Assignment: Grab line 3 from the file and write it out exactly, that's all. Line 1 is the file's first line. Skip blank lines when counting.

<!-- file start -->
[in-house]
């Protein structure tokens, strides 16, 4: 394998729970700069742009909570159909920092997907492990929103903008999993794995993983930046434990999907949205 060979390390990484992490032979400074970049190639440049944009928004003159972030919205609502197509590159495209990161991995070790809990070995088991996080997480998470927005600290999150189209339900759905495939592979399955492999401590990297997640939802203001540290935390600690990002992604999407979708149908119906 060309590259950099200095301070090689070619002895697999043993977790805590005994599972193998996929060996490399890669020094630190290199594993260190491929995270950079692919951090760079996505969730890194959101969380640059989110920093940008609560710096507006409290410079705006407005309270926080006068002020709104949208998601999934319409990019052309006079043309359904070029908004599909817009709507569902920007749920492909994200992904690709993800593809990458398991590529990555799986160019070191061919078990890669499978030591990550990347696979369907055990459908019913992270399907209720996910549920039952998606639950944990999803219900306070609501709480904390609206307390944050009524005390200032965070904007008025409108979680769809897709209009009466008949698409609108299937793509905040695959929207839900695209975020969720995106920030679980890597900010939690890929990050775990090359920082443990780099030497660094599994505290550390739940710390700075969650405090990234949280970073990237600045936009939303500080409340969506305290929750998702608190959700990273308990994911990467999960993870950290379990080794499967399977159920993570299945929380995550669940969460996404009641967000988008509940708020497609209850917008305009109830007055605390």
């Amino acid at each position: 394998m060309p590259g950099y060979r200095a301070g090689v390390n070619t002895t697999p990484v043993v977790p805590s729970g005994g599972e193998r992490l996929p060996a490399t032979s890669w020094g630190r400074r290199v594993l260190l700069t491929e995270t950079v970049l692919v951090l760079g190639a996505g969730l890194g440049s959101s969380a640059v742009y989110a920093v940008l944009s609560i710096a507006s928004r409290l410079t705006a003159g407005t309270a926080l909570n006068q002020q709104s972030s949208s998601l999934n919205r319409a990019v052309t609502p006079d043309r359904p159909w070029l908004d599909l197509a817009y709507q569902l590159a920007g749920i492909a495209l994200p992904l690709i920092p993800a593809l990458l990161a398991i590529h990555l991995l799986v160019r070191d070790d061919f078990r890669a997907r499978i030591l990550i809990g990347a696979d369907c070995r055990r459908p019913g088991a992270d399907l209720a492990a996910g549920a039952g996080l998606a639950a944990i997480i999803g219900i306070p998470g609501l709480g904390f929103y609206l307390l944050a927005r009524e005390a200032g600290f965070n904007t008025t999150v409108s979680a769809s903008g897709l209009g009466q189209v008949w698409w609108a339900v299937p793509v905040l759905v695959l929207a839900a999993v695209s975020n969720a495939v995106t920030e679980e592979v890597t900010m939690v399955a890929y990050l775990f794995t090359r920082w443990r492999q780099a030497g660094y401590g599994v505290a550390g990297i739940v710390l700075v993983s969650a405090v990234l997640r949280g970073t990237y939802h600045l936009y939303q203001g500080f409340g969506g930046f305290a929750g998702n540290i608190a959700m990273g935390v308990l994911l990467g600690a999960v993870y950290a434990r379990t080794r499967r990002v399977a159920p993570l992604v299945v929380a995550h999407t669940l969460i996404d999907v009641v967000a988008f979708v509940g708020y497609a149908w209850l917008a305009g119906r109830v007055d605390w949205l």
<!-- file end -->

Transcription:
């Amino acid at each position: 394998m060309p590259g950099y060979r200095a301070g090689v390390n070619t002895t697999p990484v043993v977790p805590s729970g005994g599972e193998r992490l996929p060996a490399t032979s890669w020094g630190r400074r290199v594993l260190l700069t491929e995270t950079v970049l692919v951090l760079g190639a996505g969730l890194g440049s959101s969380a640059v742009y989110a920093v940008l944009s609560i710096a507006s928004r409290l410079t705006a003159g407005t309270a926080l909570n006068q002020q709104s972030s949208s998601l999934n919205r319409a990019v052309t609502p006079d043309r359904p159909w070029l908004d599909l197509a817009y709507q569902l590159a920007g749920i492909a495209l994200p992904l690709i920092p993800a593809l990458l990161a398991i590529h990555l991995l799986v160019r070191d070790d061919f078990r890669a997907r499978i030591l990550i809990g990347a696979d369907c070995r055990r459908p019913g088991a992270d399907l209720a492990a996910g549920a039952g996080l998606a639950a944990i997480i999803g219900i306070p998470g609501l709480g904390f929103y609206l307390l944050a927005r009524e005390a200032g600290f965070n904007t008025t999150v409108s979680a769809s903008g897709l209009g009466q189209v008949w698409w609108a339900v299937p793509v905040l759905v695959l929207a839900a999993v695209s975020n969720a495939v995106t920030e679980e592979v890597t900010m939690v399955a890929y990050l775990f794995t090359r920082w443990r492999q780099a030497g660094y401590g599994v505290a550390g990297i739940v710390l700075v993983s969650a405090v990234l997640r949280g970073t990237y939802h600045l936009y939303q203001g500080f409340g969506g930046f305290a929750g998702n540290i608190a959700m990273g935390v308990l994911l990467g600690a999960v993870y950290a434990r379990t080794r499967r990002v399977a159920p993570l992604v299945v929380a995550h999407t669940l969460i996404d999907v009641v967000a988008f979708v509940g708020y497609a149908w209850l917008a305009g119906r109830v007055d605390w949205l």